Saturday, June 16, 2007 

Losing even while they're winning.

There are shocking acts of cynicism, and then there's the United States, delighting in the slaughter that's taken place this week in the Gaza Strip, brazenly announcing that since Fatah has now been wiped out despite the US's efforts in arming them, that they'll lift the boycott imposed since Hamas was elected last year, as Mahmoud Abbas has kicked them out of government. When Hamas won what were the most free and fair elections in the Middle East outside of Israel itself, the Palestinian people suffered for their impertinence in voting for terrorists. When Hamas wins through armed struggle, the Palestinian people are rewarded for dying and the civil war which might be yet to come.

Another week of violence, summary executions and inhumane brutality has in reality changed very little. Despite the Guardian claiming in its leader today how very unexpected this was, like Hamas's overwhelming electoral victory last year, neither was that much of a surprise. After years of corruption under Fatah, helmed by Yasser Arafat whom Israel refused to negotiate with, imprisoned all the while in his compound up until he left to die in Paris, the Palestinians voted for change. Rather than recognising that the very tactics of non-negotiation, the gradual colonisation of the West Bank by settlements and checkpoints and the open-air imprisonment imposed on Gaza were fueling radicalism, the status quo continued, and Hamas were duly elected. Instead of realising that the people had voted for an end to corruption and for peace rather than Hamas and its rejectionism, the international community went along with Israel and imposed the boycott. Everything that has happened since then can be directly linked back to that decision.

This isn't without Hamas and Fatah trying to build bridges between each other, and with Israel. The agreement which led to the coalition between the two in February was meant to break the boycott, while acknowledging that Hamas had the right to continue to refuse to recognise Israel. This however wasn't good enough for Israel and the US, who continued to enforce it. There was never going to be a better settlement reached between Hamas and Fatah without new elections being called which would have only likely resulted in Hamas winning again, yet this least worst option was boycotted just the same.

As Alvaro de Soto, the outgoing UN envoy wrote in his leaked valedictory report, this refusal to countenance Hamas in any way is "systematically pushing along the violence/repression cycle to the point where it is self-propelling." With no sign of any change, Hamas saw the opportunity to take full control in Gaza where it has long been in the ascendant. Why not, when whatever they do won't make any difference to their overall situation? The fighting has mercifully appeared to end; yesterday calm seemed to return to Gaza, and while the warring factions both carried out what can easily be described as atrocities against one another, Hamas has now released those that were briefly held, and is making overtures towards talks and reconciliation. Whether this will last or not is the key question: as was reported this week, this was no longer about which faction ruled Gaza, this was about taking revenge for brothers and family members killed in the ructions. The simmering anger may not be boiling over yet, but it could easily erupt again, especially if Fatah, now ever more likely to be getting open US backing, carries out more revenge attacks in the West Bank.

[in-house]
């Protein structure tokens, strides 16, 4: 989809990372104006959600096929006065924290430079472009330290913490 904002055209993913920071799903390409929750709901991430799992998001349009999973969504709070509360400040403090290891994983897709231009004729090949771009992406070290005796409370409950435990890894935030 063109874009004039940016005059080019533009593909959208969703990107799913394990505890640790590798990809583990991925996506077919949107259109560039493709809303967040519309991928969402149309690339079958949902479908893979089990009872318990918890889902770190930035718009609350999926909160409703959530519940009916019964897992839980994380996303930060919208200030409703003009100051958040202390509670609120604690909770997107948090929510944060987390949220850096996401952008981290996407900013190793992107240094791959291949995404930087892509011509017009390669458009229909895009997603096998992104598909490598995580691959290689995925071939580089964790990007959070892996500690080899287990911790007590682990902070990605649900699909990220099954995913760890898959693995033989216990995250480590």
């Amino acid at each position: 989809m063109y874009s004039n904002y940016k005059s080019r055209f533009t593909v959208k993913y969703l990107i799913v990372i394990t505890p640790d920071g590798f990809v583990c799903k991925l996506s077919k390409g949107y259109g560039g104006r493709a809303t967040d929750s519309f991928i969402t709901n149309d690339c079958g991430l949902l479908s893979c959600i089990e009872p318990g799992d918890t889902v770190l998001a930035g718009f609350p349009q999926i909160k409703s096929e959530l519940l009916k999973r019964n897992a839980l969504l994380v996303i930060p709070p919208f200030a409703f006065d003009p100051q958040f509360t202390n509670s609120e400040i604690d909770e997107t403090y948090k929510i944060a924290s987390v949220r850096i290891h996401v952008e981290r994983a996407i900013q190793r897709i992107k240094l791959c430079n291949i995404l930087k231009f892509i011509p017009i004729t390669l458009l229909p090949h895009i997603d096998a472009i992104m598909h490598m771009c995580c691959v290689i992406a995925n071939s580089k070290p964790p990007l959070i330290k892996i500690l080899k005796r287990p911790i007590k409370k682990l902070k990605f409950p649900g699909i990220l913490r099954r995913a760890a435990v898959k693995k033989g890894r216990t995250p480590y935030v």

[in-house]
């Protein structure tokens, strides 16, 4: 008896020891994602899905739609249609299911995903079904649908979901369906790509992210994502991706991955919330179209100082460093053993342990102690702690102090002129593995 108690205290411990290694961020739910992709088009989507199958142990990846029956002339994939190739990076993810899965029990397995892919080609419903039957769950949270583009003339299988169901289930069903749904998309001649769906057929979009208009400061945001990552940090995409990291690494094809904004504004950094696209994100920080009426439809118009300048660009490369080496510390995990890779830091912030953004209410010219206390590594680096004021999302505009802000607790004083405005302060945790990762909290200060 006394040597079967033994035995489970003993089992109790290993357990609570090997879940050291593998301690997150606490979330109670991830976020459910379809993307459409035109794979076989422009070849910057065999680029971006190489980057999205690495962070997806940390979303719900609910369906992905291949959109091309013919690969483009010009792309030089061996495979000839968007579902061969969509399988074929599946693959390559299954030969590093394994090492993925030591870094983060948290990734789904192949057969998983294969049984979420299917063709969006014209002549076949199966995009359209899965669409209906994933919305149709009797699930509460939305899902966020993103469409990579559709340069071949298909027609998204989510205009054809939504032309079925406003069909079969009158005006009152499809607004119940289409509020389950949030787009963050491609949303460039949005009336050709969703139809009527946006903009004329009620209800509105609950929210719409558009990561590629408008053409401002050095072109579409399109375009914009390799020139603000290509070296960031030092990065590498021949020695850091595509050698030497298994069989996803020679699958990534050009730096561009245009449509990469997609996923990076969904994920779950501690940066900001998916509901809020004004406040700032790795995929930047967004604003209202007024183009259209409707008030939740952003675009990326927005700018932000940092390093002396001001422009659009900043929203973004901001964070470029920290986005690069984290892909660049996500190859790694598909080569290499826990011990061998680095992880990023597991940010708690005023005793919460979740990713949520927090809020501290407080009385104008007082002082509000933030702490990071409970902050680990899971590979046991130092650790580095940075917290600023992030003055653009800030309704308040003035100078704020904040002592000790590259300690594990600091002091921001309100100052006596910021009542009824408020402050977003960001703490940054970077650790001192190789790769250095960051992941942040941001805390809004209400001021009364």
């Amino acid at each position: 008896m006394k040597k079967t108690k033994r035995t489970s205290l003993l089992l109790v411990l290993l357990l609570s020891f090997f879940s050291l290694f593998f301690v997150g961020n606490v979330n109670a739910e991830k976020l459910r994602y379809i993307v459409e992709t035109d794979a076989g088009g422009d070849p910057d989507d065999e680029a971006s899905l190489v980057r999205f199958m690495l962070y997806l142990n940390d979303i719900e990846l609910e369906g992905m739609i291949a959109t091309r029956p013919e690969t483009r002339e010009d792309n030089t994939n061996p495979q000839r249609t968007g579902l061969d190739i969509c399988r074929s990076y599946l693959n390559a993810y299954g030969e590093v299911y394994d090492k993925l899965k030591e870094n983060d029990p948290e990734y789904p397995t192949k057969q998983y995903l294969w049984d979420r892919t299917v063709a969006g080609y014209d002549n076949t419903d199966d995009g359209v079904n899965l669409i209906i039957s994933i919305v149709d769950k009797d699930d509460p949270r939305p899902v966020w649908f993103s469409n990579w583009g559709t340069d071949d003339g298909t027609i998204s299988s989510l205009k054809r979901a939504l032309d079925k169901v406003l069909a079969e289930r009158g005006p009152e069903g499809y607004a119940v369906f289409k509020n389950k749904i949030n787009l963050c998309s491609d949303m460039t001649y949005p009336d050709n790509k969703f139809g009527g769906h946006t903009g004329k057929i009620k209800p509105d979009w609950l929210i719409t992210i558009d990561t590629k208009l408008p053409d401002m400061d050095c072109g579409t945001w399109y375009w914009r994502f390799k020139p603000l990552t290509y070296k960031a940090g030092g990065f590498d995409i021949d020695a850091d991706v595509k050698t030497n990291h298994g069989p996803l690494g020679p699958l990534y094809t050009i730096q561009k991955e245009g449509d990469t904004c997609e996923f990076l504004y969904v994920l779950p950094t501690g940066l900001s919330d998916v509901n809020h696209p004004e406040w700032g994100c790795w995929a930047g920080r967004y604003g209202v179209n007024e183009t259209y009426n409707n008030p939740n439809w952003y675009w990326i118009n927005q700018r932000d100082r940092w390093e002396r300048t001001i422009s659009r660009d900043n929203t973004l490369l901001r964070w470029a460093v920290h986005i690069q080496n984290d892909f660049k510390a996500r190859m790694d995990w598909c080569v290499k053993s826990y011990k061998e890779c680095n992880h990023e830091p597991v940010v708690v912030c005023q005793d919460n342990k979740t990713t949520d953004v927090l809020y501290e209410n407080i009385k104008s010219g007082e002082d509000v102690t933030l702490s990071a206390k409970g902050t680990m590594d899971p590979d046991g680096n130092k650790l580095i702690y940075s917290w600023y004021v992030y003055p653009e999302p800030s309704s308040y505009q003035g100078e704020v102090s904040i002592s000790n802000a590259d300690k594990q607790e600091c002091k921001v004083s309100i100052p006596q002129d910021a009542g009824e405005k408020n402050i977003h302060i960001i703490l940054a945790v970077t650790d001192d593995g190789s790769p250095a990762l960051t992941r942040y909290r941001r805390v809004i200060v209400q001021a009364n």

The indifference to Palestinian suffering, especially considering how attacks on Israel apart from the rockets fired at Sderot have collapsed, is just as influential in this latest catastrophe as Hamas and Fatah are. We've just commemorated 40 years since the six-day-war, and bit by bit the West Bank is broken up, settled in by extreme right-wing religious Jews and those who enjoy the subsidies, vast areas of it occupied only by the IDF, checkpoints making traveling around the territories next to impossible for ordinary civilians, all while the security wall swallows up yet more land, not to mention how all these factors make it next to impossible for those unlucky enough to live there to actually work in any meaningful sense. This isn't about protecting Israel any longer, it's about making life as uncomfortable as possible, about systematically destroying any hope that there will be any kind of viable Palestinian state left once Israel's decided which parts it wants to keep and inflicting collective punishment on a people who have been waiting for over half a century for justice for having the cheek to continue resisting. The world it seems is more than prepared to let this happen, more concerned with boycotts other than the only one which matters(ed) and with stopping one of the few critical academics from continuing in his job. Israel has already triumphed.

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Saturday, May 26, 2007 

Just two piles of bodies, one Israeli, one Palestinian.

A Palestinian boy stands in front of a burning truck, during the recent in-fighting in the Gaza strip.

The weariness concerning the continuing conflict in Gaza between militants firing their rudimentary Qassam rockets and Israel responding with the overwhelming force of its hellfire missiles is hard to get past. Always beneath the surface of the on-off confrontation between the resistance groups and that of the IDF is a grim calculus of death; 40 Palestinians have now died in air strikes since Hamas and others stepped-up the firing of rockets into the towns of Sderot and Ashkelon, while a single Israeli woman was killed when a Qassam landed on top of a car. 11 other Israelis have been wounded in the last two weeks, while since the Qassams were first launched in 2001 12 Israelis have lost their lives to them.